UCI (Switzerland), LE FIGARO (France)


GENEVA - The International Cycling Union (UCI) said it will recognize the United States Anti-Doping Agency (USADA)'s sanctions against Lance Armstrong, thus stripping the former champion of his seven Tour de France titles and banning him from cycling for life.

International Cycling Union president Pat McQuaid revealed Monday that the UCI had received USADA's 200-page report last week, and had chosen not to take the case to the Court of Arbitration, thereby backing the life ban and revoking the Tour de France titles that had been the centerpiece achievement of Armstrong's career.

Le Figaro notes that UCI has not yet reached a decision concerning the other cyclists involved in the doping scandal. The French daily notes that Christian Prudhomme, the race director the Tour de France, said the seven victories would not be given to the runners-up because so many of them were also involved in doping. McQuaid said this question still needed further debate, and that a decision would be made on Friday.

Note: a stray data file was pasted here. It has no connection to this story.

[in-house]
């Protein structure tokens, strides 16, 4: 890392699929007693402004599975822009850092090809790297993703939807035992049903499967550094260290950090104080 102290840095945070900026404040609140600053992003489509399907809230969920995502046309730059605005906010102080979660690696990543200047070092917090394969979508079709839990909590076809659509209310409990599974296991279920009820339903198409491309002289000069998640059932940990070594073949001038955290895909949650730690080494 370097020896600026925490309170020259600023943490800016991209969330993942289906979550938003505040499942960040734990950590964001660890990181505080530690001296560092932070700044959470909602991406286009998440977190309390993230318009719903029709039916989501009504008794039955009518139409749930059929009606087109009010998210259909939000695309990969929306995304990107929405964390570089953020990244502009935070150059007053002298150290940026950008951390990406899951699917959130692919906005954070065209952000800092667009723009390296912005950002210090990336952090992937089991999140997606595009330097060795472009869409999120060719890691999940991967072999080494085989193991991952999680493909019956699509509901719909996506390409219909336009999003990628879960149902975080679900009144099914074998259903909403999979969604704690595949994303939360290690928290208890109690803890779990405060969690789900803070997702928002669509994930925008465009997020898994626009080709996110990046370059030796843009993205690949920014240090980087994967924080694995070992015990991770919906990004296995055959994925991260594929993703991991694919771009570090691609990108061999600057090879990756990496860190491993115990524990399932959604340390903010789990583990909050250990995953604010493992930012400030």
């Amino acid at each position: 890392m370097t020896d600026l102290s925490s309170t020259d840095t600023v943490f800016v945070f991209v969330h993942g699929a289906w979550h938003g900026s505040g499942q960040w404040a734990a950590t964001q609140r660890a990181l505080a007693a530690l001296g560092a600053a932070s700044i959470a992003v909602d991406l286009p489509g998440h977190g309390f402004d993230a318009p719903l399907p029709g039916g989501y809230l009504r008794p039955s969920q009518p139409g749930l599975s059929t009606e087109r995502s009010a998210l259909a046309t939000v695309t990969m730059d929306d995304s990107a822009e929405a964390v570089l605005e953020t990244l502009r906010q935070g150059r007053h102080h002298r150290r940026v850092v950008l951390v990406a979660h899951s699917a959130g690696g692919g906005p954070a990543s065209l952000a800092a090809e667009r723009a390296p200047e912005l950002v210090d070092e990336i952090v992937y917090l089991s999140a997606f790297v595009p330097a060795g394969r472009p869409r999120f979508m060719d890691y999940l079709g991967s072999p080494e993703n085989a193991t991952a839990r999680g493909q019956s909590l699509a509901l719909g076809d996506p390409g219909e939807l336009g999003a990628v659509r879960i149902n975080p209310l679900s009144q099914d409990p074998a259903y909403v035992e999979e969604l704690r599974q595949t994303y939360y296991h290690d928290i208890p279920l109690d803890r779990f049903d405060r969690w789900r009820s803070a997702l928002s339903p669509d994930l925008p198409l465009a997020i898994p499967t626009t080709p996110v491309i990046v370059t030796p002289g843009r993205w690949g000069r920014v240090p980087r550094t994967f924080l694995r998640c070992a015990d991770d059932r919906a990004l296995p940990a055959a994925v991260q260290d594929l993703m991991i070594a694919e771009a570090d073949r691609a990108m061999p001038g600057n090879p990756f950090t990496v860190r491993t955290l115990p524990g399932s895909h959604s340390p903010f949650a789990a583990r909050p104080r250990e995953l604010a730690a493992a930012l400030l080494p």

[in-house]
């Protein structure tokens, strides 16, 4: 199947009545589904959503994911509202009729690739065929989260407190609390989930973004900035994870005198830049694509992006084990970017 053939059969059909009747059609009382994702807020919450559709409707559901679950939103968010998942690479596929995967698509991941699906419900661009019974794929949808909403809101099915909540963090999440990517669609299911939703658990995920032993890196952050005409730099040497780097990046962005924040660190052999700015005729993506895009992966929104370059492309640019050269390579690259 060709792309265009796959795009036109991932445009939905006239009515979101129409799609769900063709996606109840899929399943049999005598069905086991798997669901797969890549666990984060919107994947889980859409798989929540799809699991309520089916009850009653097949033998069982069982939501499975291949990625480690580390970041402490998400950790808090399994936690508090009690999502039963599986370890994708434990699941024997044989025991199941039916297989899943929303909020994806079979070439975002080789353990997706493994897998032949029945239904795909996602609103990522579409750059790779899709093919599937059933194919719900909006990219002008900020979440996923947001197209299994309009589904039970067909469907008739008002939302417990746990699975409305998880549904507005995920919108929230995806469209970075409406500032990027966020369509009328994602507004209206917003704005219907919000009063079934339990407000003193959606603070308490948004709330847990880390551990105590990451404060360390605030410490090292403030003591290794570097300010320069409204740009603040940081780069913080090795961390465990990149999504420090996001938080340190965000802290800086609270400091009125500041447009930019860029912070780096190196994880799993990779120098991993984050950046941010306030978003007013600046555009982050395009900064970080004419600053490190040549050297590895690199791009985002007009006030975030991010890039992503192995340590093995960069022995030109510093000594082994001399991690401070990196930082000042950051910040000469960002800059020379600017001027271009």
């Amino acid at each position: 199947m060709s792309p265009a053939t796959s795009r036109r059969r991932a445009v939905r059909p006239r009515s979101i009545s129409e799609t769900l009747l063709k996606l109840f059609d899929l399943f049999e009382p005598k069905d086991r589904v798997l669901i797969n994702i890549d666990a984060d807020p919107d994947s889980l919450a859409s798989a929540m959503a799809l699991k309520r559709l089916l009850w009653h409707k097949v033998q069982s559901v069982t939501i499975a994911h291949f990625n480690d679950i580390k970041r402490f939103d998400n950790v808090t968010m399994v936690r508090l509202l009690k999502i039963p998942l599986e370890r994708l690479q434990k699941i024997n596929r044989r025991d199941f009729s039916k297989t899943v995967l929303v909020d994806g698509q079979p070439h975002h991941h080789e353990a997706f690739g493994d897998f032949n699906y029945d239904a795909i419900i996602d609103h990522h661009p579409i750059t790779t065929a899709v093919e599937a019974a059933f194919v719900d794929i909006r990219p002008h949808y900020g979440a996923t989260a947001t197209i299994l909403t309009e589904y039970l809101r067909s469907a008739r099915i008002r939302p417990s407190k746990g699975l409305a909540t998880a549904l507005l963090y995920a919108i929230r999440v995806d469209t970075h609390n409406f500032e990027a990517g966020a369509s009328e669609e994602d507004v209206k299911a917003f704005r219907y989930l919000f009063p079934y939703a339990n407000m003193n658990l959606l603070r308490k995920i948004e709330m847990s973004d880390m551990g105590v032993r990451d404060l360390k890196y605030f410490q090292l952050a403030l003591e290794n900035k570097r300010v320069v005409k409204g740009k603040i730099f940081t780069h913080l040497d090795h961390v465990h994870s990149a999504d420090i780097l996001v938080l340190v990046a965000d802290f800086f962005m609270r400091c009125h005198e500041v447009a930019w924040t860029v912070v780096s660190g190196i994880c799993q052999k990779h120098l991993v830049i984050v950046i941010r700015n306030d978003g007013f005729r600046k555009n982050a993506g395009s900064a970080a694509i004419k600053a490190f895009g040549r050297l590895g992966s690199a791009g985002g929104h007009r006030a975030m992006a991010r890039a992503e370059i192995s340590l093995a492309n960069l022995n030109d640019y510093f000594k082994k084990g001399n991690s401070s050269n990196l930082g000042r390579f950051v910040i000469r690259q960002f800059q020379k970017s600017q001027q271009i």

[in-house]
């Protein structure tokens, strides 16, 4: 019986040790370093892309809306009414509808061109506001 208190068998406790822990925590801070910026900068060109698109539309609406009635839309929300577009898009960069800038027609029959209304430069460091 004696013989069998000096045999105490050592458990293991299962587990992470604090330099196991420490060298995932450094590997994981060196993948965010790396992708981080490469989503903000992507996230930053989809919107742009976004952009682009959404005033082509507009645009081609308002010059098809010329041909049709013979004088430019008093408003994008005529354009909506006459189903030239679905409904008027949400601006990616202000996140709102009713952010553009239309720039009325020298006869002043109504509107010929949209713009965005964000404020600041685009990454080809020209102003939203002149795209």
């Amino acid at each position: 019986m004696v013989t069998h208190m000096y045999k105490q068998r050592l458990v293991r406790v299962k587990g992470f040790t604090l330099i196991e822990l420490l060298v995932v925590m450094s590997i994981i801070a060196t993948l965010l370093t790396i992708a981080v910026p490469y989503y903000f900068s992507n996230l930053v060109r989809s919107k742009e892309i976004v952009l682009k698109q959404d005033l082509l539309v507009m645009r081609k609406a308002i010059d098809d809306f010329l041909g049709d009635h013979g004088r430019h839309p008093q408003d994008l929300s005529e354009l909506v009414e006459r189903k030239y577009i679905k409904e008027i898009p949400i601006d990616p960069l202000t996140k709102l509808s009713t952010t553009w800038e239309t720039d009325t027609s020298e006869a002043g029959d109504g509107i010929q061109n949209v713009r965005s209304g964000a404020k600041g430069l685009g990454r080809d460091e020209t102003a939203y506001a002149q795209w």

Armstrong was charged in June with using forbidden performance-enhancing drugs and blood transfusions, as well as encouraging doping among his teammates.

The president of the cycling union declared that Armstrong “has no place in cycling.”

Last week, virtually all of Armstrong's major sponsors broke ties with the Texan, who has also stepped down as chairman from the Livestrong foundation he'd founded to help fight cancer, a disease he was cured from earlier in his career. 

In a Nike commercial in 2001, Armstrong joked  “Everybody wants to know what I am on. What am I on? I’m on my bike, busting my ass, six hours a day. What are you on?”